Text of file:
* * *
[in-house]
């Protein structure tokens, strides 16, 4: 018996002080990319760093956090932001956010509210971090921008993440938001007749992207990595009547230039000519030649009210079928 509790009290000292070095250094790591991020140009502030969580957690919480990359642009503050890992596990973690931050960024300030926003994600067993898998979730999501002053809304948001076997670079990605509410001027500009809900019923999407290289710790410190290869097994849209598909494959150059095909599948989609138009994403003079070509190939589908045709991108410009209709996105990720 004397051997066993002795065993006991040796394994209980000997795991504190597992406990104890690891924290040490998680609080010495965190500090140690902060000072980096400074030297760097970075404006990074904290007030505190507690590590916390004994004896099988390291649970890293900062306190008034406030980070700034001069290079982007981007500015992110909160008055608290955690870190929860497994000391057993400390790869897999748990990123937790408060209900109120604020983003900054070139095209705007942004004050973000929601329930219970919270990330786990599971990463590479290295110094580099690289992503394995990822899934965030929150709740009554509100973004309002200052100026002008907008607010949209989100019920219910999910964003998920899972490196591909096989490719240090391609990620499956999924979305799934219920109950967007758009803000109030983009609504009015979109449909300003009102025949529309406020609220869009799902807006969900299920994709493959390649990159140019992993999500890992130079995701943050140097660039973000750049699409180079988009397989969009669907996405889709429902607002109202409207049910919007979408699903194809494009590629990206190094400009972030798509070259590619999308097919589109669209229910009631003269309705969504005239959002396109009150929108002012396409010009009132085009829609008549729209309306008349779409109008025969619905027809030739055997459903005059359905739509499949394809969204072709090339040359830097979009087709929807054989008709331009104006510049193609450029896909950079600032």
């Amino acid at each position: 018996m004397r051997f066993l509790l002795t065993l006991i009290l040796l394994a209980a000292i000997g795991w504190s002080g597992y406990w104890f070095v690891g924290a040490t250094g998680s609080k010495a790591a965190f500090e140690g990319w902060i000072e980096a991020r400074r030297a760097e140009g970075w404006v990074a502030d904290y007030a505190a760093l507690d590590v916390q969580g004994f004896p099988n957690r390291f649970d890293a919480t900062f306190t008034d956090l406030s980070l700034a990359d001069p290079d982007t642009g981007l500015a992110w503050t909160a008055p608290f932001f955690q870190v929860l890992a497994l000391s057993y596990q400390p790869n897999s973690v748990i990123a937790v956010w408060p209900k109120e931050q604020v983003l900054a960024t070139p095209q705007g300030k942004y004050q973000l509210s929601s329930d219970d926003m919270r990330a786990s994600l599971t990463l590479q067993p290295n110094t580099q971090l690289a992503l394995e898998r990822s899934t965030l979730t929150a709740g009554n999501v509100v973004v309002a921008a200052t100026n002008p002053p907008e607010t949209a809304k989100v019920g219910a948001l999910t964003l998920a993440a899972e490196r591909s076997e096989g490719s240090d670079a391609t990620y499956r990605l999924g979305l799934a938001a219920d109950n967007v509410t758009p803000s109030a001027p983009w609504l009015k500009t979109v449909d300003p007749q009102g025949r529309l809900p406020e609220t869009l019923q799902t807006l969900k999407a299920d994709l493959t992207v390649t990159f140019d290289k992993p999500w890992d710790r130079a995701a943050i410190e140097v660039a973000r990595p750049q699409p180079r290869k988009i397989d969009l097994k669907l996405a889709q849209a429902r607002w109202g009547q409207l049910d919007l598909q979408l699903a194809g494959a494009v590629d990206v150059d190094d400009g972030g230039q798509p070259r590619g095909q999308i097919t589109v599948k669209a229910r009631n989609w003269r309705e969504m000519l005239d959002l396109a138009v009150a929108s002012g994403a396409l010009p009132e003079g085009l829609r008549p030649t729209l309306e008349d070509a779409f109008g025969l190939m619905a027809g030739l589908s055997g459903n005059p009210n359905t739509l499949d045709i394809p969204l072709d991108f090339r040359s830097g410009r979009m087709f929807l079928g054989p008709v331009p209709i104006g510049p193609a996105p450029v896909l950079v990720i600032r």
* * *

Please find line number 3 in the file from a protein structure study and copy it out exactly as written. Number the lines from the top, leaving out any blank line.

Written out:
């Amino acid at each position: 018996m004397r051997f066993l509790l002795t065993l006991i009290l040796l394994a209980a000292i000997g795991w504190s002080g597992y406990w104890f070095v690891g924290a040490t250094g998680s609080k010495a790591a965190f500090e140690g990319w902060i000072e980096a991020r400074r030297a760097e140009g970075w404006v990074a502030d904290y007030a505190a760093l507690d590590v916390q969580g004994f004896p099988n957690r390291f649970d890293a919480t900062f306190t008034d956090l406030s980070l700034a990359d001069p290079d982007t642009g981007l500015a992110w503050t909160a008055p608290f932001f955690q870190v929860l890992a497994l000391s057993y596990q400390p790869n897999s973690v748990i990123a937790v956010w408060p209900k109120e931050q604020v983003l900054a960024t070139p095209q705007g300030k942004y004050q973000l509210s929601s329930d219970d926003m919270r990330a786990s994600l599971t990463l590479q067993p290295n110094t580099q971090l690289a992503l394995e898998r990822s899934t965030l979730t929150a709740g009554n999501v509100v973004v309002a921008a200052t100026n002008p002053p907008e607010t949209a809304k989100v019920g219910a948001l999910t964003l998920a993440a899972e490196r591909s076997e096989g490719s240090d670079a391609t990620y499956r990605l999924g979305l799934a938001a219920d109950n967007v509410t758009p803000s109030a001027p983009w609504l009015k500009t979109v449909d300003p007749q009102g025949r529309l809900p406020e609220t869009l019923q799902t807006l969900k999407a299920d994709l493959t992207v390649t990159f140019d290289k992993p999500w890992d710790r130079a995701a943050i410190e140097v660039a973000r990595p750049q699409p180079r290869k988009i397989d969009l097994k669907l996405a889709q849209a429902r607002w109202g009547q409207l049910d919007l598909q979408l699903a194809g494959a494009v590629d990206v150059d190094d400009g972030g230039q798509p070259r590619g095909q999308i097919t589109v599948k669209a229910r009631n989609w003269r309705e969504m000519l005239d959002l396109a138009v009150a929108s002012g994403a396409l010009p009132e003079g085009l829609r008549p030649t729209l309306e008349d070509a779409f109008g025969l190939m619905a027809g030739l589908s055997g459903n005059p009210n359905t739509l499949d045709i394809p969204l072709d991108f090339r040359s830097g410009r979009m087709f929807l079928g054989p008709v331009p209709i104006g510049p193609a996105p450029v896909l950079v990720i600032r």